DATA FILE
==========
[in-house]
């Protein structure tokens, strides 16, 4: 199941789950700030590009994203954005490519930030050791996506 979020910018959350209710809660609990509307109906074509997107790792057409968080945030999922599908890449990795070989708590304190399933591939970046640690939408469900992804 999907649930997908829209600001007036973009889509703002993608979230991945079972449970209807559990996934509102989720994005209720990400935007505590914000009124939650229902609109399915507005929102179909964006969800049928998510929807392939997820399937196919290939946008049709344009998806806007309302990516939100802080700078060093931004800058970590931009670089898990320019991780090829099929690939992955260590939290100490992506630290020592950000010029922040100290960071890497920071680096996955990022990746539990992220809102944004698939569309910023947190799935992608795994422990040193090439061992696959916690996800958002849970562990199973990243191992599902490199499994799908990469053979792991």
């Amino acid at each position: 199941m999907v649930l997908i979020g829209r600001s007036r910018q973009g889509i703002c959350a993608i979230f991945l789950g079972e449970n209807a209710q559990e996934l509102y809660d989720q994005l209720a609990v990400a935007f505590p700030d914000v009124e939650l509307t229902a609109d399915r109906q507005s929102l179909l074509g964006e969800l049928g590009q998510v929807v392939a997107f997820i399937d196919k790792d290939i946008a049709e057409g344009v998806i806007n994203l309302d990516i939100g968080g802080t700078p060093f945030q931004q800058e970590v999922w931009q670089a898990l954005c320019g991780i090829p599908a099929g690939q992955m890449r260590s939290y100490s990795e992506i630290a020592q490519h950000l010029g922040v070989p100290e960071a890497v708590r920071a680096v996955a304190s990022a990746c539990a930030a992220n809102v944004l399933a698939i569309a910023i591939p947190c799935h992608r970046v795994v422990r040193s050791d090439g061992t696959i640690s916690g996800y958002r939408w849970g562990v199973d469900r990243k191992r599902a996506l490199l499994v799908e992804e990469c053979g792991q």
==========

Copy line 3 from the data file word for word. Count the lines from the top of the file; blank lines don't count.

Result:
């Amino acid at each position: 199941m999907v649930l997908i979020g829209r600001s007036r910018q973009g889509i703002c959350a993608i979230f991945l789950g079972e449970n209807a209710q559990e996934l509102y809660d989720q994005l209720a609990v990400a935007f505590p700030d914000v009124e939650l509307t229902a609109d399915r109906q507005s929102l179909l074509g964006e969800l049928g590009q998510v929807v392939a997107f997820i399937d196919k790792d290939i946008a049709e057409g344009v998806i806007n994203l309302d990516i939100g968080g802080t700078p060093f945030q931004q800058e970590v999922w931009q670089a898990l954005c320019g991780i090829p599908a099929g690939q992955m890449r260590s939290y100490s990795e992506i630290a020592q490519h950000l010029g922040v070989p100290e960071a890497v708590r920071a680096v996955a304190s990022a990746c539990a930030a992220n809102v944004l399933a698939i569309a910023i591939p947190c799935h992608r970046v795994v422990r040193s050791d090439g061992t696959i640690s916690g996800y958002r939408w849970g562990v199973d469900r990243k191992r599902a996506l490199l499994v799908e992804e990469c053979g792991q």